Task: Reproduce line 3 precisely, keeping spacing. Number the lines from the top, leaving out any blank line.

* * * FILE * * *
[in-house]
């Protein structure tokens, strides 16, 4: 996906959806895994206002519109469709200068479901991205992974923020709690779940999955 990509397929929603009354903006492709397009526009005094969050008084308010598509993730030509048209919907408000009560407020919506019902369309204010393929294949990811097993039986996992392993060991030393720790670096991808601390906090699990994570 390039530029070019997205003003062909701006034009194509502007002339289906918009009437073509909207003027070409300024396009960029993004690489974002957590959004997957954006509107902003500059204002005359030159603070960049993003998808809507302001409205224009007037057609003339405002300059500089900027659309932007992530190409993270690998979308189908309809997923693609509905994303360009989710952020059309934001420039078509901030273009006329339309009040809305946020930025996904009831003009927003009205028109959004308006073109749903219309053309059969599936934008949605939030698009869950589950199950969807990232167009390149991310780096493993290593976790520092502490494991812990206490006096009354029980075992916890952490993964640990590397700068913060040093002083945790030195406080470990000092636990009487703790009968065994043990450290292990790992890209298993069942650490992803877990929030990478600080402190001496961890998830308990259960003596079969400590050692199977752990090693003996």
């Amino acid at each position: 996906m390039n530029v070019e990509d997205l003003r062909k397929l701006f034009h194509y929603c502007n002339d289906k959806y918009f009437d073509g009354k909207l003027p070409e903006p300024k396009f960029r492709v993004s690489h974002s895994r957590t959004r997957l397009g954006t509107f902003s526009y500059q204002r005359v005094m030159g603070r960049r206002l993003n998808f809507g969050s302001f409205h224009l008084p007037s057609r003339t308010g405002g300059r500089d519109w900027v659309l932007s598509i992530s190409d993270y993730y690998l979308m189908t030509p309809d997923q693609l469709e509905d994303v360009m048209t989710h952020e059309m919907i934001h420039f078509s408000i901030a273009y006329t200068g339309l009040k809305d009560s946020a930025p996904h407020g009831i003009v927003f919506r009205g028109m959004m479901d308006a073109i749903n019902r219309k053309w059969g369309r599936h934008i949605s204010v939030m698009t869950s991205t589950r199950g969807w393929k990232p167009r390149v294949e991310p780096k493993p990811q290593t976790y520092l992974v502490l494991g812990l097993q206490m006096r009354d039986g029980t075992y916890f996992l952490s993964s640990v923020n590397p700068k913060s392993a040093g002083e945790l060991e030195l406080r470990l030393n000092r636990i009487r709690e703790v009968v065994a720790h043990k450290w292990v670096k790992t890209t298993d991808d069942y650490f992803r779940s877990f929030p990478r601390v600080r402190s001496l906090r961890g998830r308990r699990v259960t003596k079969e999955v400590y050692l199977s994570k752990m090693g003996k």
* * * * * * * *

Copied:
């Amino acid at each position: 996906m390039n530029v070019e990509d997205l003003r062909k397929l701006f034009h194509y929603c502007n002339d289906k959806y918009f009437d073509g009354k909207l003027p070409e903006p300024k396009f960029r492709v993004s690489h974002s895994r957590t959004r997957l397009g954006t509107f902003s526009y500059q204002r005359v005094m030159g603070r960049r206002l993003n998808f809507g969050s302001f409205h224009l008084p007037s057609r003339t308010g405002g300059r500089d519109w900027v659309l932007s598509i992530s190409d993270y993730y690998l979308m189908t030509p309809d997923q693609l469709e509905d994303v360009m048209t989710h952020e059309m919907i934001h420039f078509s408000i901030a273009y006329t200068g339309l009040k809305d009560s946020a930025p996904h407020g009831i003009v927003f919506r009205g028109m959004m479901d308006a073109i749903n019902r219309k053309w059969g369309r599936h934008i949605s204010v939030m698009t869950s991205t589950r199950g969807w393929k990232p167009r390149v294949e991310p780096k493993p990811q290593t976790y520092l992974v502490l494991g812990l097993q206490m006096r009354d039986g029980t075992y916890f996992l952490s993964s640990v923020n590397p700068k913060s392993a040093g002083e945790l060991e030195l406080r470990l030393n000092r636990i009487r709690e703790v009968v065994a720790h043990k450290w292990v670096k790992t890209t298993d991808d069942y650490f992803r779940s877990f929030p990478r601390v600080r402190s001496l906090r961890g998830r308990r699990v259960t003596k079969e999955v400590y050692l199977s994570k752990m090693g003996k």